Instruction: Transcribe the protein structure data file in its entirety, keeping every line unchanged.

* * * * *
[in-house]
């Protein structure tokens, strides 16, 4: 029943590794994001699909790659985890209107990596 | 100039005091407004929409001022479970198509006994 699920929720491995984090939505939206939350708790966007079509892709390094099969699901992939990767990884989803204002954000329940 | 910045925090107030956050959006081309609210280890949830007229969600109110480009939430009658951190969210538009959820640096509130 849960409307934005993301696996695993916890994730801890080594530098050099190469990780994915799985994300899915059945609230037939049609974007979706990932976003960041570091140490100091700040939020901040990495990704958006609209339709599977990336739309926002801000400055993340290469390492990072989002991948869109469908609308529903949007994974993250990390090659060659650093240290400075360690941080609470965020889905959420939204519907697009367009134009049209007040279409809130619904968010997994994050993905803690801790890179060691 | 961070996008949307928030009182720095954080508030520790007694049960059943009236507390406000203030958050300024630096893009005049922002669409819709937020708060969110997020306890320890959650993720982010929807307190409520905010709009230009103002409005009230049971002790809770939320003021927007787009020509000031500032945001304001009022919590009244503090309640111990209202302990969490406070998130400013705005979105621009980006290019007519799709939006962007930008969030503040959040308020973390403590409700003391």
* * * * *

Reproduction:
[in-house]
């Protein structure tokens, strides 16, 4: 029943590794994001699909790659985890209107990596 | 100039005091407004929409001022479970198509006994 699920929720491995984090939505939206939350708790966007079509892709390094099969699901992939990767990884989803204002954000329940 | 910045925090107030956050959006081309609210280890949830007229969600109110480009939430009658951190969210538009959820640096509130 849960409307934005993301696996695993916890994730801890080594530098050099190469990780994915799985994300899915059945609230037939049609974007979706990932976003960041570091140490100091700040939020901040990495990704958006609209339709599977990336739309926002801000400055993340290469390492990072989002991948869109469908609308529903949007994974993250990390090659060659650093240290400075360690941080609470965020889905959420939204519907697009367009134009049209007040279409809130619904968010997994994050993905803690801790890179060691 | 961070996008949307928030009182720095954080508030520790007694049960059943009236507390406000203030958050300024630096893009005049922002669409819709937020708060969110997020306890320890959650993720982010929807307190409520905010709009230009103002409005009230049971002790809770939320003021927007787009020509000031500032945001304001009022919590009244503090309640111990209202302990969490406070998130400013705005979105621009980006290019007519799709939006962007930008969030503040959040308020973390403590409700003391």